Asked what he found in Redfield’s comments that was racist, Lam said: “I don’t know what his motivations are — maybe they’re not to impugn certain countries or impugn certain people, but in this environment, where we’ve already seen apparent biases applied to Asian Americans, to attribute the origins of this virus to a man-made laboratory in China, I think further fans the flames of divisive rhetoric that we just don’t need at this time.”
Both Lam and Ferguson, the leader of the Senate, called on Redfield to retract his statement or leave his position advising the Hogan administration.
Ferguson told reporters Friday that the addition of Redfield gave him “some level of hope that there would be thoughtful discussion and input in advisory roles in the vaccination program moving forward.
“A comment like this on national news is just not OK, and I am hopeful that the governor will ask Dr. Redfield to either retract or walk back his statement or clarify his statement in some way, and if not I hope the governor does ask him to step away, because the governor has demonstrated how inappropriate he thinks these sort of race-based insinuations and attacks have been,” said Ferguson.
Redfield is no stranger to controversy.
During his time with the CDC under Trump, Redfield was seen as having largely allowed the agency to become subject to the former president’s whims and refusing to contradict misinformation put out by Trump during the pandemic.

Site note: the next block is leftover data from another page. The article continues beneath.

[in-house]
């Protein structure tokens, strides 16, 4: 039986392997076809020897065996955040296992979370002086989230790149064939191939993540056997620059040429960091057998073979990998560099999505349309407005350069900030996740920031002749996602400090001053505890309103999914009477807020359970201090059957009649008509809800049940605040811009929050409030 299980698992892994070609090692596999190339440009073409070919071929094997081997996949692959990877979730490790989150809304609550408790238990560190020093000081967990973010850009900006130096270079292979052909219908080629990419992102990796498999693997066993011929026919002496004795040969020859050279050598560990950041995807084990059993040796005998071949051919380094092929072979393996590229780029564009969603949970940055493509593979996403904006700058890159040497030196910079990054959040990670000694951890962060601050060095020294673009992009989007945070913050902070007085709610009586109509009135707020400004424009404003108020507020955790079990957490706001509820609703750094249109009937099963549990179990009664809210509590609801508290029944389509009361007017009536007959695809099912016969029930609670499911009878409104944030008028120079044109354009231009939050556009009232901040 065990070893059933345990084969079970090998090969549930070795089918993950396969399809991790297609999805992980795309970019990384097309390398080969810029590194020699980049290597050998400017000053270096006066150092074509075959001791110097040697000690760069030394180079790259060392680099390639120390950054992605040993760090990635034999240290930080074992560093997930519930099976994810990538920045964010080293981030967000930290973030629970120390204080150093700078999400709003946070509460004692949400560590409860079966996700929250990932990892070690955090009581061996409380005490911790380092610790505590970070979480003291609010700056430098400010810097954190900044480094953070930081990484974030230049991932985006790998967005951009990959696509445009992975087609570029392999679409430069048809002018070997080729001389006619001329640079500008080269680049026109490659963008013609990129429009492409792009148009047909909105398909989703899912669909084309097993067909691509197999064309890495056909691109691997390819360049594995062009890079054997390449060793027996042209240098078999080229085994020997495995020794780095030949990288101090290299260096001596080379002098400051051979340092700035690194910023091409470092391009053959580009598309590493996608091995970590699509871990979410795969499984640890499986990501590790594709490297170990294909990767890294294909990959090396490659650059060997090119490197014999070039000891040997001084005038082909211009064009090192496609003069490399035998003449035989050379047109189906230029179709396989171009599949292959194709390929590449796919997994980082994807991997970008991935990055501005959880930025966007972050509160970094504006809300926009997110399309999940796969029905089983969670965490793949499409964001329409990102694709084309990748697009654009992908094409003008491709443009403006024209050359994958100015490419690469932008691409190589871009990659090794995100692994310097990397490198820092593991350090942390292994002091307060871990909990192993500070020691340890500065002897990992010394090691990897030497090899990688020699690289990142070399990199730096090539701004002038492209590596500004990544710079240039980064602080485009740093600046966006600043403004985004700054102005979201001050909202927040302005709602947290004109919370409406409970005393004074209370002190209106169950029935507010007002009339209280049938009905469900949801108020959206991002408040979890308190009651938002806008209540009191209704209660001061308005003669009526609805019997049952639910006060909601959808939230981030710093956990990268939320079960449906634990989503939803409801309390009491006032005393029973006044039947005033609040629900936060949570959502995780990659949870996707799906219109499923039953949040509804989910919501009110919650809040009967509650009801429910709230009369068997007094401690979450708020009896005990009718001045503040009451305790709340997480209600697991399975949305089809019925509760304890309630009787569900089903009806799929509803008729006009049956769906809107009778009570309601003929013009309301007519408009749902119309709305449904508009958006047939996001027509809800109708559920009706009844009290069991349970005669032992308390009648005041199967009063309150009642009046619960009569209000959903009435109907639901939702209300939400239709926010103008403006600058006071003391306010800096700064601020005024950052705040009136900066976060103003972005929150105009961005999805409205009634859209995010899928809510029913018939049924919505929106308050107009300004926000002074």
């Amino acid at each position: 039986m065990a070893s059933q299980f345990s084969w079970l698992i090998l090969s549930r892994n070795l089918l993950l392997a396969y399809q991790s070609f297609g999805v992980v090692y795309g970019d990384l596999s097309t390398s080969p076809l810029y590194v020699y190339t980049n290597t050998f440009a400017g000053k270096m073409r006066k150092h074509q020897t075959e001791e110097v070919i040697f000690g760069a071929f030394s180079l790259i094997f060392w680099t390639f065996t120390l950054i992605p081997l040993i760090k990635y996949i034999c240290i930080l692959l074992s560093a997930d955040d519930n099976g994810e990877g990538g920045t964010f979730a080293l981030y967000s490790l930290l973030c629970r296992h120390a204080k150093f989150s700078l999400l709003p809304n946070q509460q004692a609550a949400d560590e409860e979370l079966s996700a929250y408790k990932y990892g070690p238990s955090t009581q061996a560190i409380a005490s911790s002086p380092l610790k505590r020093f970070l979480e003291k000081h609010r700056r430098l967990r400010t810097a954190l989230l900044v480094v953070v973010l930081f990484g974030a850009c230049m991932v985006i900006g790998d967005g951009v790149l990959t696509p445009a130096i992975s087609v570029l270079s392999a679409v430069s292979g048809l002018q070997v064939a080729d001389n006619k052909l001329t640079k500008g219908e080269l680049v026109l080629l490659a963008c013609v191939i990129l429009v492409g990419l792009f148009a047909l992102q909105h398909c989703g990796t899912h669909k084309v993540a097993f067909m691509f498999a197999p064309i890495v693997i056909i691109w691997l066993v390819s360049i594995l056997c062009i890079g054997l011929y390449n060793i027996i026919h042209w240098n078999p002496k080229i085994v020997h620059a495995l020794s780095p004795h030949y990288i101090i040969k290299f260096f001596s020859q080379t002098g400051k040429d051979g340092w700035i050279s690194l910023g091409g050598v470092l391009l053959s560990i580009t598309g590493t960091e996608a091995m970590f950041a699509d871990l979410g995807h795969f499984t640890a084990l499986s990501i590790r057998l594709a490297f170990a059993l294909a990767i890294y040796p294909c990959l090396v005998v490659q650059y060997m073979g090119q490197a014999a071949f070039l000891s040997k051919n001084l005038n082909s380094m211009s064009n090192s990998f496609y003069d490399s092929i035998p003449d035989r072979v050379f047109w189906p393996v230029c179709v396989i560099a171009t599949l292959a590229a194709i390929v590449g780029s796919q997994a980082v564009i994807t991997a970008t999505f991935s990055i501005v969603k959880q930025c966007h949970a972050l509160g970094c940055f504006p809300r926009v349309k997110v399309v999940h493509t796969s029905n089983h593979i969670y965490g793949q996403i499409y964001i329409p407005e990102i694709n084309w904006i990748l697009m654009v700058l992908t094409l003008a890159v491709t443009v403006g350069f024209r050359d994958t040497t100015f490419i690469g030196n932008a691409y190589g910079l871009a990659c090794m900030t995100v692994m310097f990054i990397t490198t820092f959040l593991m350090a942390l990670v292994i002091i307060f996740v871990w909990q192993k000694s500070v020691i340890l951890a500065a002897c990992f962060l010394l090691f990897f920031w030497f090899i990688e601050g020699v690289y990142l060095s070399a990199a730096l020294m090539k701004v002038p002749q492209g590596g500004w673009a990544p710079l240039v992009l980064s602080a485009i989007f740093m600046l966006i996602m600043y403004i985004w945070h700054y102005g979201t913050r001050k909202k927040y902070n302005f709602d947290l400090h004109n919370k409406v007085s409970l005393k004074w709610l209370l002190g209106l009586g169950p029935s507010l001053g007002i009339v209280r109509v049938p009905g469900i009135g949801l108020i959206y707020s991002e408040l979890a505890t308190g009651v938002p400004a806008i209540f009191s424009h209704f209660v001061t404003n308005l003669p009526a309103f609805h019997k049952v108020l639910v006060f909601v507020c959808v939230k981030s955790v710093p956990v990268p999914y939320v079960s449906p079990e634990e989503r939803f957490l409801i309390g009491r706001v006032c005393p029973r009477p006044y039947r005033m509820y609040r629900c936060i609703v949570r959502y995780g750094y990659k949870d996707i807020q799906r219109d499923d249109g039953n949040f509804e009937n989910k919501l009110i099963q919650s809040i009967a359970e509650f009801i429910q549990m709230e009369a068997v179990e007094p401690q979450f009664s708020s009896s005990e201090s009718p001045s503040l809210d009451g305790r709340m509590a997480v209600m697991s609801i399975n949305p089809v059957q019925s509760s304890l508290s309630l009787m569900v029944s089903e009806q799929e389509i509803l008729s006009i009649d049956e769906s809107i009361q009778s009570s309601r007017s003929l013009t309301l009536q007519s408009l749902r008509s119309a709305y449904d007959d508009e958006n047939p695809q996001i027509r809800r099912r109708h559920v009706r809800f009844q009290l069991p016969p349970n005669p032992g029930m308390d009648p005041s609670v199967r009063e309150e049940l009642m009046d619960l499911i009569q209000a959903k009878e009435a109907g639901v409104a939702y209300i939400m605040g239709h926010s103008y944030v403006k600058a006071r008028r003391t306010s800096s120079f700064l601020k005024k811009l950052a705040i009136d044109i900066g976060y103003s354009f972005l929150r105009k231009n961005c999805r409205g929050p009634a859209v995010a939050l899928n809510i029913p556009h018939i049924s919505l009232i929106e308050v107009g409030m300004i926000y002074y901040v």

In 2002, he was rejected for a similar post by former President George W. Bush for his work on policies in the 1980s that stigmatized soldiers infected with HIV and for making faith-based anti-gay statements.
Prior to his work at the CDC, Redfield conducted research on HIV infections and co-founded the Institute for Human Virology at the University of Maryland School of Medicine. He also served as a professor of medicine and microbiology and chief of infectious diseases at the school.
Hogan, in a March 2 news conference where he introduced Redfield, rejected concerns that his new top adviser allowed the reputation of the CDC to become tarnished by politics.